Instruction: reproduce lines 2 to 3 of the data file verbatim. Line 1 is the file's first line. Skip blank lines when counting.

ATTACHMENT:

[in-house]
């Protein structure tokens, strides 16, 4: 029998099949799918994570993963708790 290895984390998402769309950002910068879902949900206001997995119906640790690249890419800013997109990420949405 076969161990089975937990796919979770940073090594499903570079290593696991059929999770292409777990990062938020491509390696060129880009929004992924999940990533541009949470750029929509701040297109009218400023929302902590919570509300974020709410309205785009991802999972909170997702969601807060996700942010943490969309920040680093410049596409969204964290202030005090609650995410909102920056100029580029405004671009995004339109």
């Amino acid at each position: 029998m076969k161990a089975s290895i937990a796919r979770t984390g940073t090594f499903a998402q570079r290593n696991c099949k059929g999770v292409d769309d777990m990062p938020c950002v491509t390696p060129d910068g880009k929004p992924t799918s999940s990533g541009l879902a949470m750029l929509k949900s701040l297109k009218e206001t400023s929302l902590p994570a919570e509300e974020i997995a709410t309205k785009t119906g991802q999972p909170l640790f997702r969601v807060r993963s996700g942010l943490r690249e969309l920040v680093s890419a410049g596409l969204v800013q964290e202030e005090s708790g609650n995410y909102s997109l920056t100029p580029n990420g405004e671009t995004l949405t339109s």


């Protein structure tokens, strides 16, 4: 029998099949799918994570993963708790 290895984390998402769309950002910068879902949900206001997995119906640790690249890419800013997109990420949405 076969161990089975937990796919979770940073090594499903570079290593696991059929999770292409777990990062938020491509390696060129880009929004992924999940990533541009949470750029929509701040297109009218400023929302902590919570509300974020709410309205785009991802999972909170997702969601807060996700942010943490969309920040680093410049596409969204964290202030005090609650995410909102920056100029580029405004671009995004339109």
């Amino acid at each position: 029998m076969k161990a089975s290895i937990a796919r979770t984390g940073t090594f499903a998402q570079r290593n696991c099949k059929g999770v292409d769309d777990m990062p938020c950002v491509t390696p060129d910068g880009k929004p992924t799918s999940s990533g541009l879902a949470m750029l929509k949900s701040l297109k009218e206001t400023s929302l902590p994570a919570e509300e974020i997995a709410t309205k785009t119906g991802q999972p909170l640790f997702r969601v807060r993963s996700g942010l943490r690249e969309l920040v680093s890419a410049g596409l969204v800013q964290e202030e005090s708790g609650n995410y909102s997109l920056t100029p580029n990420g405004e671009t995004l949405t339109s």